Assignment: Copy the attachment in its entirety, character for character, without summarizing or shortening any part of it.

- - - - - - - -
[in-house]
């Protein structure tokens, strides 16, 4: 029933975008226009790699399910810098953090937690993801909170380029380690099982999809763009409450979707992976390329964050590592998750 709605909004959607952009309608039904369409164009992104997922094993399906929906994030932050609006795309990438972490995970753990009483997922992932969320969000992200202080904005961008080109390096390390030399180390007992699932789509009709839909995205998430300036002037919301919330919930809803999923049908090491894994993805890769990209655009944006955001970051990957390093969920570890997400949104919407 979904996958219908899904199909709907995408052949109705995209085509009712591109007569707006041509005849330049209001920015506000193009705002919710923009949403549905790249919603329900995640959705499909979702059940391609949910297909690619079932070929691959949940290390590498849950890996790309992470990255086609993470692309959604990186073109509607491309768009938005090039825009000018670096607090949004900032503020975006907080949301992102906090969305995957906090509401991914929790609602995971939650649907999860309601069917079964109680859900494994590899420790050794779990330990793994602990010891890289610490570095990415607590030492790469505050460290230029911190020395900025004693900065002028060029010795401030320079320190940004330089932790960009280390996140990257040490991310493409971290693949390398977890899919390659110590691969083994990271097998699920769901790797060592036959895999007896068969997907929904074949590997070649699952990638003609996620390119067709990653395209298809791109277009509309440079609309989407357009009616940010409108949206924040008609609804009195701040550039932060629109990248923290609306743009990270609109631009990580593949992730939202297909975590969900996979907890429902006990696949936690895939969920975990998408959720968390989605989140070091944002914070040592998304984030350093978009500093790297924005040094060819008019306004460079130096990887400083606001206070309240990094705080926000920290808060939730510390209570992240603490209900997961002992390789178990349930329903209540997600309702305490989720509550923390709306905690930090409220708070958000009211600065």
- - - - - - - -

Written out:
[in-house]
């Protein structure tokens, strides 16, 4: 029933975008226009790699399910810098953090937690993801909170380029380690099982999809763009409450979707992976390329964050590592998750 709605909004959607952009309608039904369409164009992104997922094993399906929906994030932050609006795309990438972490995970753990009483997922992932969320969000992200202080904005961008080109390096390390030399180390007992699932789509009709839909995205998430300036002037919301919330919930809803999923049908090491894994993805890769990209655009944006955001970051990957390093969920570890997400949104919407 979904996958219908899904199909709907995408052949109705995209085509009712591109007569707006041509005849330049209001920015506000193009705002919710923009949403549905790249919603329900995640959705499909979702059940391609949910297909690619079932070929691959949940290390590498849950890996790309992470990255086609993470692309959604990186073109509607491309768009938005090039825009000018670096607090949004900032503020975006907080949301992102906090969305995957906090509401991914929790609602995971939650649907999860309601069917079964109680859900494994590899420790050794779990330990793994602990010891890289610490570095990415607590030492790469505050460290230029911190020395900025004693900065002028060029010795401030320079320190940004330089932790960009280390996140990257040490991310493409971290693949390398977890899919390659110590691969083994990271097998699920769901790797060592036959895999007896068969997907929904074949590997070649699952990638003609996620390119067709990653395209298809791109277009509309440079609309989407357009009616940010409108949206924040008609609804009195701040550039932060629109990248923290609306743009990270609109631009990580593949992730939202297909975590969900996979907890429902006990696949936690895939969920975990998408959720968390989605989140070091944002914070040592998304984030350093978009500093790297924005040094060819008019306004460079130096990887400083606001206070309240990094705080926000920290808060939730510390209570992240603490209900997961002992390789178990349930329903209540997600309702305490989720509550923390709306905690930090409220708070958000009211600065």